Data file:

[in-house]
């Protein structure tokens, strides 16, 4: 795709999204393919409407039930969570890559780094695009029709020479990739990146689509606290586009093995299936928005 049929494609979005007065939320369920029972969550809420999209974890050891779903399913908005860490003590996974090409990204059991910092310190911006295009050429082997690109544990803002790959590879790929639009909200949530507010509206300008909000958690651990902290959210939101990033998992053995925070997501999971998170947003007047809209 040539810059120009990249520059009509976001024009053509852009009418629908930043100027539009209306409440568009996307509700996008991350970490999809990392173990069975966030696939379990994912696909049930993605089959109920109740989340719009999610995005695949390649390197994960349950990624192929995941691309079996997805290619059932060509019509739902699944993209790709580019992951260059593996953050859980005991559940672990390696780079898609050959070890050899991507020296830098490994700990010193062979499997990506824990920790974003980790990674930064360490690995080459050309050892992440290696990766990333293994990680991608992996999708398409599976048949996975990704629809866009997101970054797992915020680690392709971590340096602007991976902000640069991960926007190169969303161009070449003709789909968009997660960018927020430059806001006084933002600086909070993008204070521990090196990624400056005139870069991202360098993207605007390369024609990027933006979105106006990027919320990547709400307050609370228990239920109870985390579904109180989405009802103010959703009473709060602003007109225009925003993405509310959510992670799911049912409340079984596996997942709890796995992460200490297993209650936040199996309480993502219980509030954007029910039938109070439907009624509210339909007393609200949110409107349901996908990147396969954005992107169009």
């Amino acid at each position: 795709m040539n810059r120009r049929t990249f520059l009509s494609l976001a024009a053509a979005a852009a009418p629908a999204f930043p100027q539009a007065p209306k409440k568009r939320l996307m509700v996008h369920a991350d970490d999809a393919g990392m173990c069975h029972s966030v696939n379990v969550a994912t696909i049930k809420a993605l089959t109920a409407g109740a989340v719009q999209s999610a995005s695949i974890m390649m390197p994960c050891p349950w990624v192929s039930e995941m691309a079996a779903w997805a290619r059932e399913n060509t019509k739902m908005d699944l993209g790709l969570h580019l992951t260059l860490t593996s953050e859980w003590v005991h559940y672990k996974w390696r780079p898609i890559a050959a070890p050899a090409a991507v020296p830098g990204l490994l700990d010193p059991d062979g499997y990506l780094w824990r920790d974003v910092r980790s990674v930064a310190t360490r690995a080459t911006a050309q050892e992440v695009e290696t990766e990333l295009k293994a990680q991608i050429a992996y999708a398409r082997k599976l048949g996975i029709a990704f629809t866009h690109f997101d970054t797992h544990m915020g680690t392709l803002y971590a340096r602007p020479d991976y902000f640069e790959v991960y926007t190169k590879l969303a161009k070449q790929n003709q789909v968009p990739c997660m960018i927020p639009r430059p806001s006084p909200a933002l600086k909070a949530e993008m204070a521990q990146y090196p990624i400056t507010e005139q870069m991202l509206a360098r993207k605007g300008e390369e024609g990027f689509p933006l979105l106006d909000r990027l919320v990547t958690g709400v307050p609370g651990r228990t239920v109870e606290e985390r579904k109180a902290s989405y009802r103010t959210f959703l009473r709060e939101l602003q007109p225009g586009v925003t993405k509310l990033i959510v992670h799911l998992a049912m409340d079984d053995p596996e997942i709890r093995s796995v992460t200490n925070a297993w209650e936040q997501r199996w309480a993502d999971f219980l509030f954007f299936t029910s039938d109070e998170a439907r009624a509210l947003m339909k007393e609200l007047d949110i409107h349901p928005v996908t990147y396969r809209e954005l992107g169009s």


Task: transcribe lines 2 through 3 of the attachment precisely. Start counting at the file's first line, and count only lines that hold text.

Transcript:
């Protein structure tokens, strides 16, 4: 795709999204393919409407039930969570890559780094695009029709020479990739990146689509606290586009093995299936928005 049929494609979005007065939320369920029972969550809420999209974890050891779903399913908005860490003590996974090409990204059991910092310190911006295009050429082997690109544990803002790959590879790929639009909200949530507010509206300008909000958690651990902290959210939101990033998992053995925070997501999971998170947003007047809209 040539810059120009990249520059009509976001024009053509852009009418629908930043100027539009209306409440568009996307509700996008991350970490999809990392173990069975966030696939379990994912696909049930993605089959109920109740989340719009999610995005695949390649390197994960349950990624192929995941691309079996997805290619059932060509019509739902699944993209790709580019992951260059593996953050859980005991559940672990390696780079898609050959070890050899991507020296830098490994700990010193062979499997990506824990920790974003980790990674930064360490690995080459050309050892992440290696990766990333293994990680991608992996999708398409599976048949996975990704629809866009997101970054797992915020680690392709971590340096602007991976902000640069991960926007190169969303161009070449003709789909968009997660960018927020430059806001006084933002600086909070993008204070521990090196990624400056005139870069991202360098993207605007390369024609990027933006979105106006990027919320990547709400307050609370228990239920109870985390579904109180989405009802103010959703009473709060602003007109225009925003993405509310959510992670799911049912409340079984596996997942709890796995992460200490297993209650936040199996309480993502219980509030954007029910039938109070439907009624509210339909007393609200949110409107349901996908990147396969954005992107169009």
């Amino acid at each position: 795709m040539n810059r120009r049929t990249f520059l009509s494609l976001a024009a053509a979005a852009a009418p629908a999204f930043p100027q539009a007065p209306k409440k568009r939320l996307m509700v996008h369920a991350d970490d999809a393919g990392m173990c069975h029972s966030v696939n379990v969550a994912t696909i049930k809420a993605l089959t109920a409407g109740a989340v719009q999209s999610a995005s695949i974890m390649m390197p994960c050891p349950w990624v192929s039930e995941m691309a079996a779903w997805a290619r059932e399913n060509t019509k739902m908005d699944l993209g790709l969570h580019l992951t260059l860490t593996s953050e859980w003590v005991h559940y672990k996974w390696r780079p898609i890559a050959a070890p050899a090409a991507v020296p830098g990204l490994l700990d010193p059991d062979g499997y990506l780094w824990r920790d974003v910092r980790s990674v930064a310190t360490r690995a080459t911006a050309q050892e992440v695009e290696t990766e990333l295009k293994a990680q991608i050429a992996y999708a398409r082997k599976l048949g996975i029709a990704f629809t866009h690109f997101d970054t797992h544990m915020g680690t392709l803002y971590a340096r602007p020479d991976y902000f640069e790959v991960y926007t190169k590879l969303a161009k070449q790929n003709q789909v968009p990739c997660m960018i927020p639009r430059p806001s006084p909200a933002l600086k909070a949530e993008m204070a521990q990146y090196p990624i400056t507010e005139q870069m991202l509206a360098r993207k605007g300008e390369e024609g990027f689509p933006l979105l106006d909000r990027l919320v990547t958690g709400v307050p609370g651990r228990t239920v109870e606290e985390r579904k109180a902290s989405y009802r103010t959210f959703l009473r709060e939101l602003q007109p225009g586009v925003t993405k509310l990033i959510v992670h799911l998992a049912m409340d079984d053995p596996e997942i709890r093995s796995v992460t200490n925070a297993w209650e936040q997501r199996w309480a993502d999971f219980l509030f954007f299936t029910s039938d109070e998170a439907r009624a509210l947003m339909k007393e609200l007047d949110i409107h349901p928005v996908t990147y396969r809209e954005l992107g169009s």